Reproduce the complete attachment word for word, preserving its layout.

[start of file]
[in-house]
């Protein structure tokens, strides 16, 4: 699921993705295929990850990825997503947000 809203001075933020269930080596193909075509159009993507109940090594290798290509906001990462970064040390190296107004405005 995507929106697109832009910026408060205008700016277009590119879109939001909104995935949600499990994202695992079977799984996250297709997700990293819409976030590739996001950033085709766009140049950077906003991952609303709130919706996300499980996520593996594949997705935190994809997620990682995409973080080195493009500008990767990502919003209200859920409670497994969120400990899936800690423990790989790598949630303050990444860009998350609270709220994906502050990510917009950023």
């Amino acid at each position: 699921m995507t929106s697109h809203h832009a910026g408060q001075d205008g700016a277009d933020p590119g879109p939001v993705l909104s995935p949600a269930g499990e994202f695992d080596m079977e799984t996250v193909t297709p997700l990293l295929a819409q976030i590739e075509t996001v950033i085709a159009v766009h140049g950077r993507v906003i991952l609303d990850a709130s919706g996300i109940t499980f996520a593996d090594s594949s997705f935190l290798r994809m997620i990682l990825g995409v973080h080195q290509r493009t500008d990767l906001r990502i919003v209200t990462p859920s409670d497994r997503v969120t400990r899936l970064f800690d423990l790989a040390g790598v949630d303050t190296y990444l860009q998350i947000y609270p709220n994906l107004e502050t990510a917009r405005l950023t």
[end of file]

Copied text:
[in-house]
């Protein structure tokens, strides 16, 4: 699921993705295929990850990825997503947000 809203001075933020269930080596193909075509159009993507109940090594290798290509906001990462970064040390190296107004405005 995507929106697109832009910026408060205008700016277009590119879109939001909104995935949600499990994202695992079977799984996250297709997700990293819409976030590739996001950033085709766009140049950077906003991952609303709130919706996300499980996520593996594949997705935190994809997620990682995409973080080195493009500008990767990502919003209200859920409670497994969120400990899936800690423990790989790598949630303050990444860009998350609270709220994906502050990510917009950023």
């Amino acid at each position: 699921m995507t929106s697109h809203h832009a910026g408060q001075d205008g700016a277009d933020p590119g879109p939001v993705l909104s995935p949600a269930g499990e994202f695992d080596m079977e799984t996250v193909t297709p997700l990293l295929a819409q976030i590739e075509t996001v950033i085709a159009v766009h140049g950077r993507v906003i991952l609303d990850a709130s919706g996300i109940t499980f996520a593996d090594s594949s997705f935190l290798r994809m997620i990682l990825g995409v973080h080195q290509r493009t500008d990767l906001r990502i919003v209200t990462p859920s409670d497994r997503v969120t400990r899936l970064f800690d423990l790989a040390g790598v949630d303050t190296y990444l860009q998350i947000y609270p709220n994906l107004e502050t990510a917009r405005l950023t």